Candidates typically don’t agree to debates when they’re so confident they’ll win that they don’t think it’s necessary. Debating with an opponent also opens up the possibility of a fatal gaffe — just ask Richard Mourdock, a Republican Senate candidate from Indiana who appeared on his way to becoming a U.S. senator in 2012 until he said during a debate that a rape that resulted in pregnancy is “something that God intended to happen.”
But not debating an opponent has its drawbacks, namely that the underdog can paint the favorite as scared. Sen. Doug Jones (D-Ala.), the most endangered Senate incumbent, argued in an interview that Tuberville’s not debating him would only help his campaign.
“He’s proven that he’s a quitter at his job, and now he’s proven he’s just kind of a coward because he really doesn’t have anything to say,” Jones said. “He doesn’t have a plan, he doesn’t do anything to put forth a plan or any platform and there’s just only so many times you can say ‘Donald Trump.’”
A spokesperson for Tuberville did not respond to a request for comment.
Sen. Bill Cassidy (R-La.) said in an interview that he wasn’t closing the door on a debate, but that television stations in Louisiana that could host the event didn’t provide invitations with sufficient criteria for who would participate. Cassidy said that even if he doesn’t participate, the issues will “be pretty aired out.’” Cassidy also skipped a debate in 2014.
“My opponent has basically signed up for the Democratic platform, the ‘Green New Deal,’ ‘Medicare for All,’ doing away with the filibuster,” the Louisiana Republican said. “I think people will know what that means in my state.”
Ben Riggs, press secretary for Adrian Perkins, Cassidy’s main Democratic opponent, accused the senator of “dodging debates because he can’t stand on stage with Mayor Perkins and defend his record on pandemic relief or his many attempts to rob millions of Americans of health care.”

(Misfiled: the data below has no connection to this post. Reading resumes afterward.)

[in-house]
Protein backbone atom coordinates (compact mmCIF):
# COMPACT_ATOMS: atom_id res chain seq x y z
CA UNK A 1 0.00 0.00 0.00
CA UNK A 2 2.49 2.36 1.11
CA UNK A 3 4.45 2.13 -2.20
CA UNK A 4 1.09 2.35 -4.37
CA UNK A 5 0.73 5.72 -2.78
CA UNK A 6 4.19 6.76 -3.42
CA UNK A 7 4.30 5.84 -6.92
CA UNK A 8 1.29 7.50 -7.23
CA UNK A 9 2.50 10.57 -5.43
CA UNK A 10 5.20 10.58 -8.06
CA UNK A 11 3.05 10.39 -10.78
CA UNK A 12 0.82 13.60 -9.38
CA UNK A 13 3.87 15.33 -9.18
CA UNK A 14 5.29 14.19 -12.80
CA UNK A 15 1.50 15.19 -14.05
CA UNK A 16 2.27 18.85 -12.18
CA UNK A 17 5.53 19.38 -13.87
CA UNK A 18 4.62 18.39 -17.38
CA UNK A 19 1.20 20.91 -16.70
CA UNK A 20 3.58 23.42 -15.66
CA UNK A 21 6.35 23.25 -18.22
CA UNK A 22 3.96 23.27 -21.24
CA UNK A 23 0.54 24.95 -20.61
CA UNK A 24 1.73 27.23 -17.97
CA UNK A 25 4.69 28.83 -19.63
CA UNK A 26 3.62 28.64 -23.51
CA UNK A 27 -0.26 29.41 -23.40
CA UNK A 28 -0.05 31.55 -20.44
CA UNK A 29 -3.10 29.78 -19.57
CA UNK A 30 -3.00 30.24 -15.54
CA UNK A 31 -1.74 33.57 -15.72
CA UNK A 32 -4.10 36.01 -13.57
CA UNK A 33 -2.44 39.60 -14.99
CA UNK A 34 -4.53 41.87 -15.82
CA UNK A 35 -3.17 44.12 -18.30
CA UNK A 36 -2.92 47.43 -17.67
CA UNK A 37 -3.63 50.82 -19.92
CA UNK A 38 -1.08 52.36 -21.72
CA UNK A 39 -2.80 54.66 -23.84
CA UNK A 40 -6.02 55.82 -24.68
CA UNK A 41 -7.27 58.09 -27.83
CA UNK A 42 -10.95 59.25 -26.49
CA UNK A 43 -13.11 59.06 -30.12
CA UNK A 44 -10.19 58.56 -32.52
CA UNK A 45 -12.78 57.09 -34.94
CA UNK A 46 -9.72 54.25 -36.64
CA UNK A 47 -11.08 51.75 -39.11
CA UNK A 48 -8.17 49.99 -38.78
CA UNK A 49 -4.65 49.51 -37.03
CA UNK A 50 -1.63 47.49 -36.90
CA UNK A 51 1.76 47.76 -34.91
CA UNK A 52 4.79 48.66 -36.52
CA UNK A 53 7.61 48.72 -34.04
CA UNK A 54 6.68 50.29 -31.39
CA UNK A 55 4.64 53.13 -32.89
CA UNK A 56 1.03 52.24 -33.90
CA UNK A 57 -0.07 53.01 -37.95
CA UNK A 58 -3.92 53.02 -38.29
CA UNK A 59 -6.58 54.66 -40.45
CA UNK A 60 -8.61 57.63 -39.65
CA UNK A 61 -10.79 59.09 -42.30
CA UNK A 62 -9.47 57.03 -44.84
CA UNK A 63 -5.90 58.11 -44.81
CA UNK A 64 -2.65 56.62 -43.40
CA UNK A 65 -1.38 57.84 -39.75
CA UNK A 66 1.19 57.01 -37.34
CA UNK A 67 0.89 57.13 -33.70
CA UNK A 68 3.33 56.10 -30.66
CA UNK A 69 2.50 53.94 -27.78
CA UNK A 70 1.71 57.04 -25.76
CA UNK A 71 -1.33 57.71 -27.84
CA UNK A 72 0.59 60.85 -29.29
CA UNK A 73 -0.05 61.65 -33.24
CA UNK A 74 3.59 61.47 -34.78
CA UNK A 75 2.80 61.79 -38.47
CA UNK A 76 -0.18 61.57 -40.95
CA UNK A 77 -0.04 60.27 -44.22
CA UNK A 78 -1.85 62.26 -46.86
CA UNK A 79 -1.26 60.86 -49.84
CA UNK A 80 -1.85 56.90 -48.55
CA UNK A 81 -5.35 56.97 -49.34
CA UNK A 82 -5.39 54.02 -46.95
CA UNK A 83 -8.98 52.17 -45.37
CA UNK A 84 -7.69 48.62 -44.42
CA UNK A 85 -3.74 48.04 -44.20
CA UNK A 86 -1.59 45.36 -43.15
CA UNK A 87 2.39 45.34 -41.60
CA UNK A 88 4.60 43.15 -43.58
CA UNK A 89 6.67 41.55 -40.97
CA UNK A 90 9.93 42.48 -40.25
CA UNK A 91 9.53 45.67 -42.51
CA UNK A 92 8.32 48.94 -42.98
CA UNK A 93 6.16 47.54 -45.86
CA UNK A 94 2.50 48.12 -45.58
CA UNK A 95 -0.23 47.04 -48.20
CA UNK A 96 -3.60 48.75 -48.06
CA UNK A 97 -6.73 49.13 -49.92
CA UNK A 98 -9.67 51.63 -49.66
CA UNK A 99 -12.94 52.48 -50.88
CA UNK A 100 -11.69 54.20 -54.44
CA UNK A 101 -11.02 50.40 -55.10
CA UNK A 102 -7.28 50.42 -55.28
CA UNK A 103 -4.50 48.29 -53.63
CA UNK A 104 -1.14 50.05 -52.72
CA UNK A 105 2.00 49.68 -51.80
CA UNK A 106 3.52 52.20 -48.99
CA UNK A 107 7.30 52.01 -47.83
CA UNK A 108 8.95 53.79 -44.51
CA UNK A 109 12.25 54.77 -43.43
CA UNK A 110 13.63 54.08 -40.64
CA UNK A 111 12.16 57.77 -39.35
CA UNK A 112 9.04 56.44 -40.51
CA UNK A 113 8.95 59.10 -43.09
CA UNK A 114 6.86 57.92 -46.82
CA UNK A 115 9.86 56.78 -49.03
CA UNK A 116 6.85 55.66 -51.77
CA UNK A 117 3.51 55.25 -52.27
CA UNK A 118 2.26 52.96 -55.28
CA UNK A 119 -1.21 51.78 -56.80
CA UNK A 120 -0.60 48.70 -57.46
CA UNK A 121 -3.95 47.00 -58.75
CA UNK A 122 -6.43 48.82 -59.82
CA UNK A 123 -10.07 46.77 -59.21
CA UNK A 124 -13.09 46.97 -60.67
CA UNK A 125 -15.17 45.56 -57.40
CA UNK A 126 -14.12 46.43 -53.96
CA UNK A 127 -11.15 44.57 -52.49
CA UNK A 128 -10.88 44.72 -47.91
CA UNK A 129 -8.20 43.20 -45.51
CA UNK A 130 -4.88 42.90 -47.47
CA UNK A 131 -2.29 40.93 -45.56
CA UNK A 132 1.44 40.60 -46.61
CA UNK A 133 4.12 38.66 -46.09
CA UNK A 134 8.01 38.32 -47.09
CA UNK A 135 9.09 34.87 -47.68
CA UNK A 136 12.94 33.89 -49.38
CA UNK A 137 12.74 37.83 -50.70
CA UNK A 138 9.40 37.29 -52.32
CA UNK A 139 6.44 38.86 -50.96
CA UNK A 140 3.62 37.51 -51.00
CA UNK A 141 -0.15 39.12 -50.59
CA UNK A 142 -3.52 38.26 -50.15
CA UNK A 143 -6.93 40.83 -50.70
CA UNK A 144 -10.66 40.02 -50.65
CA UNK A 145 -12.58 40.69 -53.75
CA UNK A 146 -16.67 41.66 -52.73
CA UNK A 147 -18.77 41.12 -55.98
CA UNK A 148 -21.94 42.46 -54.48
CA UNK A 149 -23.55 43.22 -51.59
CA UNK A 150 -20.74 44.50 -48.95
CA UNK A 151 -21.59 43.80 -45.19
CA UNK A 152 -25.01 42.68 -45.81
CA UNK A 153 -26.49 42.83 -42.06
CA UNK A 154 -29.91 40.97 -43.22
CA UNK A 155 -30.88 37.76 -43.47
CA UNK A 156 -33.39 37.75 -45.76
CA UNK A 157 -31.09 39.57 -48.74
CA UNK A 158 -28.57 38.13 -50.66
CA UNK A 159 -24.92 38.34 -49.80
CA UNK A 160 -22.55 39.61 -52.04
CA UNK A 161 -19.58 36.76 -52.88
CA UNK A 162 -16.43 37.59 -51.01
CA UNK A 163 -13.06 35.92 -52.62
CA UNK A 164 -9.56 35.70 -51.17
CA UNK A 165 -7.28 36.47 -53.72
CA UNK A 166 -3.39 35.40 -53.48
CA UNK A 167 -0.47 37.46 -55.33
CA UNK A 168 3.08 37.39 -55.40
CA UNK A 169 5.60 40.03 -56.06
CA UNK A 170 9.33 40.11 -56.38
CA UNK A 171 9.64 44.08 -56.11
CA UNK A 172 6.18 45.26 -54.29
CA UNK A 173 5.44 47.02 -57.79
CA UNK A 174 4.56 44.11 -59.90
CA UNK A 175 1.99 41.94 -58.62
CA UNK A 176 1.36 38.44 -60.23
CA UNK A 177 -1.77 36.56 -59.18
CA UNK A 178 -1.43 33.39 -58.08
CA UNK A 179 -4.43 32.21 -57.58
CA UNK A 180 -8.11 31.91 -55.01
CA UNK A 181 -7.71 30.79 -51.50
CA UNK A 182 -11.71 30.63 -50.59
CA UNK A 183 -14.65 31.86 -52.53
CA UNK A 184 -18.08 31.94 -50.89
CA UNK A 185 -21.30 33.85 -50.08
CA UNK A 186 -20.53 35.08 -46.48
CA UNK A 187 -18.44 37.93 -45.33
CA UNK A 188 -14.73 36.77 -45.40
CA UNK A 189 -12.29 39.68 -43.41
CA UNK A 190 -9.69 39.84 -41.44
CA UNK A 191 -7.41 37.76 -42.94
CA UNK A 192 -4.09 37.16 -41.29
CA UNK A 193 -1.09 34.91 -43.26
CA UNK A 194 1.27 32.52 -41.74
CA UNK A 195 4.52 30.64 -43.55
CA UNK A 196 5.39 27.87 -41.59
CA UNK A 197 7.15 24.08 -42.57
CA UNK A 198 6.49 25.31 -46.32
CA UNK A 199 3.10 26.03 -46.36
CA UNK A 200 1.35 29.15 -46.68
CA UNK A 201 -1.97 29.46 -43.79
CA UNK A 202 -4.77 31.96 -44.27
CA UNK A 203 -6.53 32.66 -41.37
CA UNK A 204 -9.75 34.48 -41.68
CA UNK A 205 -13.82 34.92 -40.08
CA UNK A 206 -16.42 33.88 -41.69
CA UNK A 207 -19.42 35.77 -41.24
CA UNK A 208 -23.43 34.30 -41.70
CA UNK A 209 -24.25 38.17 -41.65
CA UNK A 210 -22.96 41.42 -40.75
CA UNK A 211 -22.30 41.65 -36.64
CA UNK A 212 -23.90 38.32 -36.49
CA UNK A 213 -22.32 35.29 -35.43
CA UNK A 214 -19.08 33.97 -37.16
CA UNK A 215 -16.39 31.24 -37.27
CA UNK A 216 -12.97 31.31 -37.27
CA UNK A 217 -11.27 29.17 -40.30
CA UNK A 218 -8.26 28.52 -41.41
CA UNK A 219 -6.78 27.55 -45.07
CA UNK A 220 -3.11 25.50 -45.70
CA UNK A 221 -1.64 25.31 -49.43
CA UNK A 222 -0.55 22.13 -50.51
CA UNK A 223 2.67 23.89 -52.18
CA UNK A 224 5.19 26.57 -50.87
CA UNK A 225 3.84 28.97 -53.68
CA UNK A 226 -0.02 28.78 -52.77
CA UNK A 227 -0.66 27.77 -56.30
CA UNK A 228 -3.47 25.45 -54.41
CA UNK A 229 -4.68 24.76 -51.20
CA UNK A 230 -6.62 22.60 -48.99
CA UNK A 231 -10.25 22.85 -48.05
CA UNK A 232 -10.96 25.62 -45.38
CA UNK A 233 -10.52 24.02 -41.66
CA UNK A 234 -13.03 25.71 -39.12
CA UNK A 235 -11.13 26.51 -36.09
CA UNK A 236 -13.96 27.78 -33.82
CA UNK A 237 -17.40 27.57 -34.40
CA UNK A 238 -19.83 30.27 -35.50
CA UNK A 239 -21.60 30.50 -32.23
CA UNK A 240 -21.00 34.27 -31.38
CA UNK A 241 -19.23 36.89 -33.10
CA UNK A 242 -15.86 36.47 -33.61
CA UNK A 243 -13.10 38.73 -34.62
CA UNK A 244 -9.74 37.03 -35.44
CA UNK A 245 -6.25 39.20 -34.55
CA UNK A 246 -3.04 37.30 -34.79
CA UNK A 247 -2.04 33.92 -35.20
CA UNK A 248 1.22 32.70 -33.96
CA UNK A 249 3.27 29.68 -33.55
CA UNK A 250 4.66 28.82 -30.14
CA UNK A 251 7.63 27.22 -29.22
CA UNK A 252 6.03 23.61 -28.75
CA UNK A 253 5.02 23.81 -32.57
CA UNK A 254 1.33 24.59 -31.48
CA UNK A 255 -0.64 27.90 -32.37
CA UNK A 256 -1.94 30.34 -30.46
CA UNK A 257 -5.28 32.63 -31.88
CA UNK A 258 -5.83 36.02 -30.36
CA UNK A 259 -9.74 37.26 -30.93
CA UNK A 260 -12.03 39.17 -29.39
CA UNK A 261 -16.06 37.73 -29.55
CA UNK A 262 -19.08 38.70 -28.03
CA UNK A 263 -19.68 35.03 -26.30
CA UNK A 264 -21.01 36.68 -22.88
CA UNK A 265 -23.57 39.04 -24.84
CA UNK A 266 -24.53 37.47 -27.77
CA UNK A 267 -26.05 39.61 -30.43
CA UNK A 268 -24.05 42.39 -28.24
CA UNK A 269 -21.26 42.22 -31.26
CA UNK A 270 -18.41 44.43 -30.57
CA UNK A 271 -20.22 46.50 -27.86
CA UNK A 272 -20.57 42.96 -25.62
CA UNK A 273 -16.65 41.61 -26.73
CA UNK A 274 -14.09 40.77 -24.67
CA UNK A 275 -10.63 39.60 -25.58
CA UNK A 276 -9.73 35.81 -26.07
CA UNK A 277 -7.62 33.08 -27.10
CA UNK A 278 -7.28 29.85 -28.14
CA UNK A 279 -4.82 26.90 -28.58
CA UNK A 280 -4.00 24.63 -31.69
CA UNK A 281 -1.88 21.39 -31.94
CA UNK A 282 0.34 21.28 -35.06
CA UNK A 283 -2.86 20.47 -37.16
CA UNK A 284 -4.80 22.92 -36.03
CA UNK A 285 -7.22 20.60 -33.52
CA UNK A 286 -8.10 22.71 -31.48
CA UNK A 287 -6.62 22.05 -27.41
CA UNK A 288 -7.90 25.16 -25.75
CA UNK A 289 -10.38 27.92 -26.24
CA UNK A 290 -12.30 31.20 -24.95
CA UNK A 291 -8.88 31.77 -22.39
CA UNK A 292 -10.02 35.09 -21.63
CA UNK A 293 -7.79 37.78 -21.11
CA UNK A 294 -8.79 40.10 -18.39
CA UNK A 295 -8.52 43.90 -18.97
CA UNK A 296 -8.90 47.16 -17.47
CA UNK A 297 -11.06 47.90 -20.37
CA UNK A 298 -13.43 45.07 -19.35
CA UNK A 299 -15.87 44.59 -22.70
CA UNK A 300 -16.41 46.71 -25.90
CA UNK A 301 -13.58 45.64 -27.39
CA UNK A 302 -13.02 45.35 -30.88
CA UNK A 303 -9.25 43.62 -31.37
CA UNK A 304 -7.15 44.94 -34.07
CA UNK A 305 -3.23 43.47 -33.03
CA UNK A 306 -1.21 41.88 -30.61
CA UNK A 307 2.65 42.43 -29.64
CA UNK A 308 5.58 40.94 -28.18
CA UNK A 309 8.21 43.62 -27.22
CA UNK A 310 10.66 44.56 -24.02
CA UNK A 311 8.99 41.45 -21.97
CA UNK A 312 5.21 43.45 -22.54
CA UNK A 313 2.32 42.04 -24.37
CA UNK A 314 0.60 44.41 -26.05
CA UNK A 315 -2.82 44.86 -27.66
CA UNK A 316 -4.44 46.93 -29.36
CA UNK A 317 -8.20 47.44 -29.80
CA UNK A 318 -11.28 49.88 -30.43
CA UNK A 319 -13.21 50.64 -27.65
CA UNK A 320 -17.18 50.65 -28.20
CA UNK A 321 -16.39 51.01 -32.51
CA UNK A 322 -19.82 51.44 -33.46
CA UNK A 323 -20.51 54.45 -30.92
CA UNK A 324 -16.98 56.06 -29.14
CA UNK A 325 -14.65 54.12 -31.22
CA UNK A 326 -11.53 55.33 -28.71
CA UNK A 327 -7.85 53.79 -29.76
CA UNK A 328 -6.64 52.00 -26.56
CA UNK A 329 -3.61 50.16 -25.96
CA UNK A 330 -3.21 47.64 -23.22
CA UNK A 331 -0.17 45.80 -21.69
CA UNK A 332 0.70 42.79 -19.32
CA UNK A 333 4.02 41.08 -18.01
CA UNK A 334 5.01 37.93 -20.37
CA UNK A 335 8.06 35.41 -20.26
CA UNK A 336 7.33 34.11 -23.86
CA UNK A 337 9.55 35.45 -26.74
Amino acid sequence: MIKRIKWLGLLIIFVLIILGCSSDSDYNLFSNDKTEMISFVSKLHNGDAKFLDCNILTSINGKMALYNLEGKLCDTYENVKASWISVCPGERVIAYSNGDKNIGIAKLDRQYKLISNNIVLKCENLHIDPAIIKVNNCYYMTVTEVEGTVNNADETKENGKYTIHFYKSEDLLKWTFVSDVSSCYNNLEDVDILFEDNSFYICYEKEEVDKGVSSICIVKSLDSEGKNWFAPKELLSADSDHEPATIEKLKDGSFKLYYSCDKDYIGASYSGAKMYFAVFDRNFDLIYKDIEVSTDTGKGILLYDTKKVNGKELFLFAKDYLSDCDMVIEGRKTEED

Meanwhile, Sen. Cindy Hyde Smith (R-Miss.) will also skip debating, prompting her Democratic opponent, Mike Espy, to accuse her of “disrespecting her voters.” When asked about the incumbent Republican’s decision, a spokesperson for her campaign said in a statement that “Mississippians care about what Sen. Hyde-Smith is getting done in the job they elected her to do.”
Senate debates do not typically make or break a candidate’s campaign. But with many Senate candidates holding fewer events amid the coronavirus, they provide a key platform for undecided voters. (The states where control of the Senate will likely be decided — Colorado, Arizona, North Carolina, Iowa and Maine — have all had debates.)
Some Democratic challengers have been more selective about which forums they want to participate in and incumbent Republican Sens. Susan Collins of Maine, Martha McSally of Arizona and Thom Tillis of North Carolina have called on their Democratic opponents to take part in more debates. Collins, for example, asked her challenger Sara Gideon to participate in 16 debates. A spokesperson for Sara Gideon said the campaign agreed to participate in five debates, similar to previous election cycles.
In Michigan, Peters and James insist they want a debate but disagree over the terms.
“I’ve agreed to two debates that we have done in Michigan since the 1990s,” Peters said in an interview. “The debates that he did two years ago when he lost to Debbie Stabenow … it’s in his hands, he’s just trying to avoid it.”
Abby Walls, a spokesperson for James, argued that the campaign is pushing for four debates, two in local media markets and two national and accused Peters of being unwilling to talk about his record.
“The James campaign has turned down nothing,” Walls said. “We’ve left the door open on those options, but our conversations have been stunted, because Gary Peters’ team has turned down any other options besides the two he’s suggested on the spot.”
Burgess Everett contributed to this report.